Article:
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Health & Science

West Nile Virus Back in Mosquito Population in Harris County

Harris County reports a mosquito has tested positive for the West Nile virus, the first local appearance of the virus in 2014.

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Harris County reports a mosquito has tested positive for the West Nile virus, the first local appearance of the virus in 2014.  The virus has been found in the region every summer since 2002.

The mosquito-borne virus causes a fever and in rare cases can lead to brain inflammation and death. Most people who get infected have no symptoms and may not even know they are infected.

“West Nile virus was detected last year at almost the same time in June. So this is nothing out of the ordinary,” said Sandy Kachur, a spokeswoman for the county’s Department of Public Health and Environmental Services.

The mosquito that tested positive for the virus was found in northeast Houston between the Loop and the Beltway.

Two years ago was a record-breaking year for West Vile virus activity across the country. In Texas alone, 87 people died from the disease in 2012.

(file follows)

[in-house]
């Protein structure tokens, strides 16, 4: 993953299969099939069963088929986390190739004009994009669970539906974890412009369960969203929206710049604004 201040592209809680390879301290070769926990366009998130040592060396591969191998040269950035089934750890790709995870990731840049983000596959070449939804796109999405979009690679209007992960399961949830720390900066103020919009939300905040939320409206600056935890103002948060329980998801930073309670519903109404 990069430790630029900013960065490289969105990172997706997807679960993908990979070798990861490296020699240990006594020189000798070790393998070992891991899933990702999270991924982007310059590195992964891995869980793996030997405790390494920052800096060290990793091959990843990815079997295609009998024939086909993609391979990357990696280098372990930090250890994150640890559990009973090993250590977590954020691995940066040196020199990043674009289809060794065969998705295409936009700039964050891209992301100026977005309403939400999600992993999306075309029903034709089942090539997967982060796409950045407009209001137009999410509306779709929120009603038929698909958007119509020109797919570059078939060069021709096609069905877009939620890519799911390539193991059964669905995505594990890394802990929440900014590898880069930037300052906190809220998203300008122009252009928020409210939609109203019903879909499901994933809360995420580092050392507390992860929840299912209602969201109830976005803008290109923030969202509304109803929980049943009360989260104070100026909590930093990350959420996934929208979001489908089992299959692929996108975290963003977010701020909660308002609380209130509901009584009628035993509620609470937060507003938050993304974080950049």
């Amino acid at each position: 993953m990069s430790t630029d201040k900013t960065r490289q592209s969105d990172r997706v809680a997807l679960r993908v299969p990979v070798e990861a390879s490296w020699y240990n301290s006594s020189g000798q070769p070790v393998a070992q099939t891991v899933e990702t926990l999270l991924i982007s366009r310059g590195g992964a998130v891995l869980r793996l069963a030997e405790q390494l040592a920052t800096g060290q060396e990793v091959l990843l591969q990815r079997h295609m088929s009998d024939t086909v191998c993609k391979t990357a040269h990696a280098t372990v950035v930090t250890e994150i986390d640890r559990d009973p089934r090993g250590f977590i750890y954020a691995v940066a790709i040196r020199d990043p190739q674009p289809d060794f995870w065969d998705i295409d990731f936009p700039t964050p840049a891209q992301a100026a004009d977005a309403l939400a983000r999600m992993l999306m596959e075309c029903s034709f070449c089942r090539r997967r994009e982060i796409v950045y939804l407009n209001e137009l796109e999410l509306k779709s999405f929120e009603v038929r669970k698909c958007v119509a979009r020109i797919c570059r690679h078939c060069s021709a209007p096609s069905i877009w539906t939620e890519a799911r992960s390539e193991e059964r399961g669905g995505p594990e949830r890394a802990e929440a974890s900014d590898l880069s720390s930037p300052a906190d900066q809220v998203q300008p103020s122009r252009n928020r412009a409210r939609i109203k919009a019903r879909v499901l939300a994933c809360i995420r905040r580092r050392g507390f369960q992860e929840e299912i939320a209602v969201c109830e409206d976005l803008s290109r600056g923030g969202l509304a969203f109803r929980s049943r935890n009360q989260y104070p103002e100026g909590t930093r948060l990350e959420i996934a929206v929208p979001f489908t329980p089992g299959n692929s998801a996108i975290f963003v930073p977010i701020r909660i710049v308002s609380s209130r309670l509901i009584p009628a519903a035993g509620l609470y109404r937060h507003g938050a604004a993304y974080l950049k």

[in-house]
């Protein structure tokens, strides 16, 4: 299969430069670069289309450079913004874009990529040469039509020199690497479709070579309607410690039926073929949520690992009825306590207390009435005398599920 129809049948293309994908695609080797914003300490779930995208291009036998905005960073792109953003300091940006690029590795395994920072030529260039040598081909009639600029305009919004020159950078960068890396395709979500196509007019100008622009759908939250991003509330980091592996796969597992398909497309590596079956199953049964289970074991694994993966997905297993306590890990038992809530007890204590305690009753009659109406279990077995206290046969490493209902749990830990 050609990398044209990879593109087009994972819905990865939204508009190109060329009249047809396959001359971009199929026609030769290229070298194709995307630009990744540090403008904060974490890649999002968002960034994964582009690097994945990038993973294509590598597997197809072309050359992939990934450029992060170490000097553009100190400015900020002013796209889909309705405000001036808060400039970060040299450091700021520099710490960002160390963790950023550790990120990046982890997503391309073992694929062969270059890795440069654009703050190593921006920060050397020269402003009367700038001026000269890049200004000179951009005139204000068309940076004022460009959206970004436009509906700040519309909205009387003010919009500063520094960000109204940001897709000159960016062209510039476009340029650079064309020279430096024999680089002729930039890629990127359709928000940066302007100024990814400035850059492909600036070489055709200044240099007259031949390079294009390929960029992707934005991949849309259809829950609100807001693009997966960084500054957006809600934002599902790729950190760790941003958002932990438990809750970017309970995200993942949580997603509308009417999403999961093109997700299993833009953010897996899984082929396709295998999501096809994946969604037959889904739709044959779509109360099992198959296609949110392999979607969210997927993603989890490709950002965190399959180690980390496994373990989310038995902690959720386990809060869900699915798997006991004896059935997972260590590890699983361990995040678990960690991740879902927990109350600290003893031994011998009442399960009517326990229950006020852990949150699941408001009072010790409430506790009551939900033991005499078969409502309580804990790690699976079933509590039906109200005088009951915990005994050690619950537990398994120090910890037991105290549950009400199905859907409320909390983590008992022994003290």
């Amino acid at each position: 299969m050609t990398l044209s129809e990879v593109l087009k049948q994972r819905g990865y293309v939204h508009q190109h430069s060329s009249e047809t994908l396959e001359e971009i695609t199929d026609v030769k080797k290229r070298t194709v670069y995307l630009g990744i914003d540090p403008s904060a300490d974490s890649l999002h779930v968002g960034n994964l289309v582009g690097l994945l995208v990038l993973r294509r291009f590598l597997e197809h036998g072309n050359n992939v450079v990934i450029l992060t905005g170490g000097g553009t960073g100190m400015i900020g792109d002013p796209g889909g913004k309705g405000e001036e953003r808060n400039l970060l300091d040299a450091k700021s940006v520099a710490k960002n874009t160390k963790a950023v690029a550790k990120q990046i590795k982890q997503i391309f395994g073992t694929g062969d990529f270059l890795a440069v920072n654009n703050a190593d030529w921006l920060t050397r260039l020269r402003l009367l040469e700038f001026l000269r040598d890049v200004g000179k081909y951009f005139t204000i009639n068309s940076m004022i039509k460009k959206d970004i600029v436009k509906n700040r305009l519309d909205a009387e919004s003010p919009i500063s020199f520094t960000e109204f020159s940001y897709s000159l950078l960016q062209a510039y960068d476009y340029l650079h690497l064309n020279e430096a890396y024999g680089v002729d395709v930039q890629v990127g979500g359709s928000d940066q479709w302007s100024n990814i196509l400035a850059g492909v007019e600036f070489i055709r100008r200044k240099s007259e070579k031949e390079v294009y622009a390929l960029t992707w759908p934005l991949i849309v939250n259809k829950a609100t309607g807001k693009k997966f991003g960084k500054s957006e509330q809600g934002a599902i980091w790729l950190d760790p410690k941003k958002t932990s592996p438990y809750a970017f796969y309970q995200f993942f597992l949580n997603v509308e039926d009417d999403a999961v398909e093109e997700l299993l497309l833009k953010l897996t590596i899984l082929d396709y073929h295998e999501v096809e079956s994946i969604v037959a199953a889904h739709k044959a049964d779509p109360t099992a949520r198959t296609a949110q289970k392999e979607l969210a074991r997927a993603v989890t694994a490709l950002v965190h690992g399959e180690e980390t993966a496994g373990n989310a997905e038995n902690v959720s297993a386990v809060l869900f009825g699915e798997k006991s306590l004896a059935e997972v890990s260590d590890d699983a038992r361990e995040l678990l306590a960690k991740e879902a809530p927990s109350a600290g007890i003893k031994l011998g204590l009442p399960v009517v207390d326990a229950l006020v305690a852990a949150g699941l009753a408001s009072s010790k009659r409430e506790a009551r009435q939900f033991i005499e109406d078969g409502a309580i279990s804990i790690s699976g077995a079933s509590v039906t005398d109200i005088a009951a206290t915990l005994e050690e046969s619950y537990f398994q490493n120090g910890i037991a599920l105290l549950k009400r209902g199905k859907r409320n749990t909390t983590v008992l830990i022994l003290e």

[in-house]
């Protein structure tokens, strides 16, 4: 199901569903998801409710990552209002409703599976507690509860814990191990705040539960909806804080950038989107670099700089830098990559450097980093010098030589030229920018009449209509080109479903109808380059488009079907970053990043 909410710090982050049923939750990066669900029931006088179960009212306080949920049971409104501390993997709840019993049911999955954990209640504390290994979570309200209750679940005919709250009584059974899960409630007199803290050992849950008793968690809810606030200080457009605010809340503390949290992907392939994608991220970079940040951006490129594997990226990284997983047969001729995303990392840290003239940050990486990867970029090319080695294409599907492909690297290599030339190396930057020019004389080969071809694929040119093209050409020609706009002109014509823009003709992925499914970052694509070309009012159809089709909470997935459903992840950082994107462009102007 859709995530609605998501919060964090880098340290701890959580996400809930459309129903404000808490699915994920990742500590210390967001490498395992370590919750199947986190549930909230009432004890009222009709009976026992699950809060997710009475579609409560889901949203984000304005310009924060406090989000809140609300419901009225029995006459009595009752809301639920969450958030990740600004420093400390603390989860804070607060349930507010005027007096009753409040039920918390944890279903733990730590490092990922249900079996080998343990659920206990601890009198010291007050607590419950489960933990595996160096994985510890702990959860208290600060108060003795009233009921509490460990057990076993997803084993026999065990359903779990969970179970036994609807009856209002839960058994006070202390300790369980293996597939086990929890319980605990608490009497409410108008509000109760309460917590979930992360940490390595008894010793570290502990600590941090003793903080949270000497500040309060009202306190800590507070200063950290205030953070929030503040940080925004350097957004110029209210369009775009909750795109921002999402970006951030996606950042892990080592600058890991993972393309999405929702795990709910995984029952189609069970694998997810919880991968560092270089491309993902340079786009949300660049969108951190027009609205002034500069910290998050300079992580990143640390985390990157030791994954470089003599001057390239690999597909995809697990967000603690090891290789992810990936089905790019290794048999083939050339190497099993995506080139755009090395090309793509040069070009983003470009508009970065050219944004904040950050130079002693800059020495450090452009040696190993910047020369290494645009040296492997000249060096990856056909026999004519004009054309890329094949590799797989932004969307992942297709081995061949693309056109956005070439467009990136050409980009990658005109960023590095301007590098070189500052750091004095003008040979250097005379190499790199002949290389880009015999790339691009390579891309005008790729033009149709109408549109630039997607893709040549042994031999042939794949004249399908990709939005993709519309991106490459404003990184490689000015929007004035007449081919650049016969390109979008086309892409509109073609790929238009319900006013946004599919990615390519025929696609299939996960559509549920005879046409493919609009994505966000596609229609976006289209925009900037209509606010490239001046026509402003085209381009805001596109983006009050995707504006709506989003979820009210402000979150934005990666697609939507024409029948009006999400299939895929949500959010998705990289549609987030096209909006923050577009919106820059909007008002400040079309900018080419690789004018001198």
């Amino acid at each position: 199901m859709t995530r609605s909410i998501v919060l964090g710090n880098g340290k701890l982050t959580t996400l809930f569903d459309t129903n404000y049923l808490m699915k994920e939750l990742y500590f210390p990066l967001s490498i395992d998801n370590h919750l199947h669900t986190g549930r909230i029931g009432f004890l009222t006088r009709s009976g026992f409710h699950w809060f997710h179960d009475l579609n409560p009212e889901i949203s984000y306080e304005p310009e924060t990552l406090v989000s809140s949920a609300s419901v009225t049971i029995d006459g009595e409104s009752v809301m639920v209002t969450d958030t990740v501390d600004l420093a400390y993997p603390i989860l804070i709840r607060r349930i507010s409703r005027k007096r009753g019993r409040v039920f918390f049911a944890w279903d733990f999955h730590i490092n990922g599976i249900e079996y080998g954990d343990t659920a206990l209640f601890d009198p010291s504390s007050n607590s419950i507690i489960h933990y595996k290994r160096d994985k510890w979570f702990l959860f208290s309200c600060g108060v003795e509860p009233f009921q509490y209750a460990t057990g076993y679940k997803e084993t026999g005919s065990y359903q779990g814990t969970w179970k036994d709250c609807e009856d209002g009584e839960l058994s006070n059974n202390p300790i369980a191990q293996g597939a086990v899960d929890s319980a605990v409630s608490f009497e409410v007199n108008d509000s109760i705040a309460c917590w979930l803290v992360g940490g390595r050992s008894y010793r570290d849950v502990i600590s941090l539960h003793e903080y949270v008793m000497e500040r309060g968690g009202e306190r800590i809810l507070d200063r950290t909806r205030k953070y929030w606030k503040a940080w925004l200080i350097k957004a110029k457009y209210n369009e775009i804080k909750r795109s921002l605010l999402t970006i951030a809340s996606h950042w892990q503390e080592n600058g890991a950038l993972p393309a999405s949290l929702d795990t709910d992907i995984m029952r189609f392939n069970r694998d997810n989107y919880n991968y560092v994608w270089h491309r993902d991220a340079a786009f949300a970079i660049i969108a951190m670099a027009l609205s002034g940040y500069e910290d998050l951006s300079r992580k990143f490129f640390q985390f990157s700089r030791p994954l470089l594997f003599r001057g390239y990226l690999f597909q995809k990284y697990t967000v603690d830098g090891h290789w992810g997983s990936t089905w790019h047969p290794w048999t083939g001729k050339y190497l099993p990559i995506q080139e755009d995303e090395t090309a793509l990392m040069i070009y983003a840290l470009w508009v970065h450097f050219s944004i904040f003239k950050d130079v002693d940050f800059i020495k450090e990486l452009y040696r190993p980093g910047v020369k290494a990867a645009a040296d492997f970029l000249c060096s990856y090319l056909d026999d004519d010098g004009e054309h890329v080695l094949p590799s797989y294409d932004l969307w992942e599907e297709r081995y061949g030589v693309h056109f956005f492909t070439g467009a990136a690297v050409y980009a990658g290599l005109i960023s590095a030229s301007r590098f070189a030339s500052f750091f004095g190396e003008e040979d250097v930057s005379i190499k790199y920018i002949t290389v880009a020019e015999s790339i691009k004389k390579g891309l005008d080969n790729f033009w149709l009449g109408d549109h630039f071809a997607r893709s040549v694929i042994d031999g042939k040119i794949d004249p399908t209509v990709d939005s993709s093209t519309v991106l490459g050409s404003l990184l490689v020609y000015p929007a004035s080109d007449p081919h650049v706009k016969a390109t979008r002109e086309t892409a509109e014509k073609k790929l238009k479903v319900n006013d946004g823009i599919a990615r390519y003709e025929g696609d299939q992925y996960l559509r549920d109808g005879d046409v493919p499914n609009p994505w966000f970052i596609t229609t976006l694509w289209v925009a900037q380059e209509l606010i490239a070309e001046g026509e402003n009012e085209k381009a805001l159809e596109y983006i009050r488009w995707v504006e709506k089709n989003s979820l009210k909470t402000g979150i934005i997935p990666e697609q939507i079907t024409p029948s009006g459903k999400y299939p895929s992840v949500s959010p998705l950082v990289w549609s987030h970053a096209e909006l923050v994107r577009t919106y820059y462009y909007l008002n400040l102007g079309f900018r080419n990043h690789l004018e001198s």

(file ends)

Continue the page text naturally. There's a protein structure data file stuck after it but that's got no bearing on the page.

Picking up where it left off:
But the 2013 season was quieter.

“Last year was kind of a low season for us,” Kachur said. “We had only 147 samples of West Nile virus in mosquitoes, compared to other years where we may have had 5-600.” There were 14 human deaths in 2013 across Texas, none in Harris County.   

It’s unclear yet how far the virus will spread this season. But Kachur says residents can help deter the transmission of the virus by removing sources of standing water.

“It’s important that people just go out onto their property, survey it for anything that can hold standing water, empty that water,” she said. “And when you’re looking out, also remember to look up in to your gutters. Because oftentimes the leaves fall in the gutters, and that just becomes a perfect breeding ground for mosquitoes.”

Kachur also asked residents to properly dispose of grass clippings and tree waste, and not sweep them into sewers or ditches. 

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